Four Nigerian innovators have made the shortlist for the Africa Prize for their technical solutions to the problems facing the continent.
The Royal Academy of Engineering revealed this information in a statement.
The four Nigerian innovators plus 12 others from 10 different African nations will vie for the £25,000 Africa Prize for Engineering Innovation.
Some of the nominated candidates represent Angola, Cameroon, Ethiopia, Ghana, Nigeria, Sierra Leone, South Africa, Tanzania, Uganda, and Zimbabwe.
The shortlisted ideas, according to the organisers, offer technical solutions essential to achieving the UN Sustainable Development Goals, including those related to water, healthcare, agriculture, education, food security, waste management, and energy concerns.
A method to turn acid mine drainage into potable water, a portable aquaponics system that uses fish waste to increase vegetable production, a robotics learning tool for kids, a remote healthcare monitoring system, and an environmentally friendly cooking stove that absorbs black carbon are some of the innovations.
By the middle of 2023, four finalists will be selected, and they will present their ideas and business plans to the judges of the Africa Prize at a meeting in Accra, Ghana.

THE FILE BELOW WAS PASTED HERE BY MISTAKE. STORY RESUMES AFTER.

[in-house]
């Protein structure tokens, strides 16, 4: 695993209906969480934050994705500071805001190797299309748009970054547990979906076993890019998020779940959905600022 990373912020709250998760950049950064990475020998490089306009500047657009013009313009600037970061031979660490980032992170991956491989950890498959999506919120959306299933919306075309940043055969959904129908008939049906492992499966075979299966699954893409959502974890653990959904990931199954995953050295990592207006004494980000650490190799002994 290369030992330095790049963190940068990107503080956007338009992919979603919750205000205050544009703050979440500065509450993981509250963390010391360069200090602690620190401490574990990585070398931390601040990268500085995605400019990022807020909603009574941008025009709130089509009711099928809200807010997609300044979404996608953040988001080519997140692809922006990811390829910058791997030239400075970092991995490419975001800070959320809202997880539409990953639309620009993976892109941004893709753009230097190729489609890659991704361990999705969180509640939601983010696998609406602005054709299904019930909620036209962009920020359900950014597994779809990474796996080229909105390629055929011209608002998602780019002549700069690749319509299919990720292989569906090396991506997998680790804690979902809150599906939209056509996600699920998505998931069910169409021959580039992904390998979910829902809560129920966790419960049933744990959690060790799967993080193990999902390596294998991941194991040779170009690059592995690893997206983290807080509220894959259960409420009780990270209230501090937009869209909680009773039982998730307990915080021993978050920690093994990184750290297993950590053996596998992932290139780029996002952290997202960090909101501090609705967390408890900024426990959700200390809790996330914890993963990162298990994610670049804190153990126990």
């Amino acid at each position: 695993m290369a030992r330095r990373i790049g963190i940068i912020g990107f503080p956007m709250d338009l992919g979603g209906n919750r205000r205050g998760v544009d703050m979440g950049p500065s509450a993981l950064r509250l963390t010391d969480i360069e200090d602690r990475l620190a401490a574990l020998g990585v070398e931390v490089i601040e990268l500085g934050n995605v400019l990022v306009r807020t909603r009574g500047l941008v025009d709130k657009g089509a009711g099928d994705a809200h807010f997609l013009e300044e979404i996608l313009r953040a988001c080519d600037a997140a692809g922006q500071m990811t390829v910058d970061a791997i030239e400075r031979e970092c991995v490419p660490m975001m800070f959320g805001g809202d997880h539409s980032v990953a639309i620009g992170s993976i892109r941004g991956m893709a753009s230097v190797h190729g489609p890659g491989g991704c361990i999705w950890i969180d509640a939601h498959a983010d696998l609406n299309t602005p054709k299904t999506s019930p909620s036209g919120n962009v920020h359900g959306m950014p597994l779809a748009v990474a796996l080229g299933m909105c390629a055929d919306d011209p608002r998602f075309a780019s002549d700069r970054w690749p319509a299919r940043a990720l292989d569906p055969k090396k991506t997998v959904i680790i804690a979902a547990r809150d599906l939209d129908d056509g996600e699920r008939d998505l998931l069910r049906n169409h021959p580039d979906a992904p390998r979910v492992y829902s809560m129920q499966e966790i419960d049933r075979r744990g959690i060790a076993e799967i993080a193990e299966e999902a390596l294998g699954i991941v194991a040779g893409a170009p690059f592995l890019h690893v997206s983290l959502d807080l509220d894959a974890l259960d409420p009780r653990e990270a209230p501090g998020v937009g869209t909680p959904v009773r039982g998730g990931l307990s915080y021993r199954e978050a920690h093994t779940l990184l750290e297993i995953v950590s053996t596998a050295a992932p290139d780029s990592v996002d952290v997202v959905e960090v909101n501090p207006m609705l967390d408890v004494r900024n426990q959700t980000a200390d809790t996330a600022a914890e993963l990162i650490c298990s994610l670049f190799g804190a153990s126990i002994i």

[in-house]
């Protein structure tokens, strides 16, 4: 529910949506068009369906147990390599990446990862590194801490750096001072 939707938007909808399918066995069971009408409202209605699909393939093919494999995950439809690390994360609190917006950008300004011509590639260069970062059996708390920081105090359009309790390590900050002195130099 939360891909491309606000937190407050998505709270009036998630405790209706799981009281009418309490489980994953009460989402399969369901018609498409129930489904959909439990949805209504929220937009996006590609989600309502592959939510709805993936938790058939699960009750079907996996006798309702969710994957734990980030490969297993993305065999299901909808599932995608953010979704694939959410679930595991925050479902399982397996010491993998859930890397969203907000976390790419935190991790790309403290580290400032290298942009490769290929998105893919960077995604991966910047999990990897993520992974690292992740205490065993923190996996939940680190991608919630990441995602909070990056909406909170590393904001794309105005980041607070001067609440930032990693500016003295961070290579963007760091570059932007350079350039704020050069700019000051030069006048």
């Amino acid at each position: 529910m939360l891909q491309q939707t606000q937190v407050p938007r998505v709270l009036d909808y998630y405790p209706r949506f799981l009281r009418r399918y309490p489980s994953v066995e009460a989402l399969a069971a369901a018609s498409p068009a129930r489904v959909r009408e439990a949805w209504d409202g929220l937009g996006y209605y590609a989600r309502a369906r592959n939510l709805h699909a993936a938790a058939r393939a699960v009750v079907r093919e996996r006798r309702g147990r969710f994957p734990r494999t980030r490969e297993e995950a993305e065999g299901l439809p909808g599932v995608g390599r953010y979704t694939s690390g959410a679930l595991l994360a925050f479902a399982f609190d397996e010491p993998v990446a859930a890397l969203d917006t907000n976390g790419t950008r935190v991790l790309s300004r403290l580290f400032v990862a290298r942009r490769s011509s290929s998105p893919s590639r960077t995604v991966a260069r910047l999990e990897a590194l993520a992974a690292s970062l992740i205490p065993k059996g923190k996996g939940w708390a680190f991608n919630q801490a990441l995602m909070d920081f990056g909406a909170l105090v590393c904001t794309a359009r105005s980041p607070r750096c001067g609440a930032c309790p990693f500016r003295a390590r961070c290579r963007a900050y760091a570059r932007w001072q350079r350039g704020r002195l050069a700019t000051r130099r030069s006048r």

The winner will get £25,000, three runners-up will receive £10,000 apiece, and the most innovative candidate will also receive a £5,000 One-to-Watch prize.
The Africa Prize
The Royal Academy of Engineering awards the Africa Prize, which was introduced in 2014, yearly to ambitious African inventors working on regional and global concerns.
It is funded by The Shell Centenary Scholarship Fund and the UK Department for Business, Energy, and Industrial Strategy.
A special package of assistance, including company incubation, mentorship, fundraising, and communications, will be provided to the Africa Prize shortlist.
Access to the Academy’s global network of well-known, accomplished engineers and business experts in the UK and Africa is also included.
The four Nigerian innovators selected
Chukwuemeka Eze, Electric Mobility – a business that turns three-wheel motorbikes with gas engines into battery-powered vehicles, cutting operating costs by up to 60%.
Eunice Adewale, Smokeless Briqs – To lessen lung problems and mortality brought on by cooking over wood fires, use an environmentally friendly stove and briquette.
Tolulope Olukokun, ThinkBikes CoolMAX – A battery-powered refrigerator on an electric freight bike to help Nigeria’s smallholder farmers transport fresh food products to markets.
Cletus Ekpoh, Waste-to-Wealth Enhancer – To assist informal waste collectors, a four-part recycling system.
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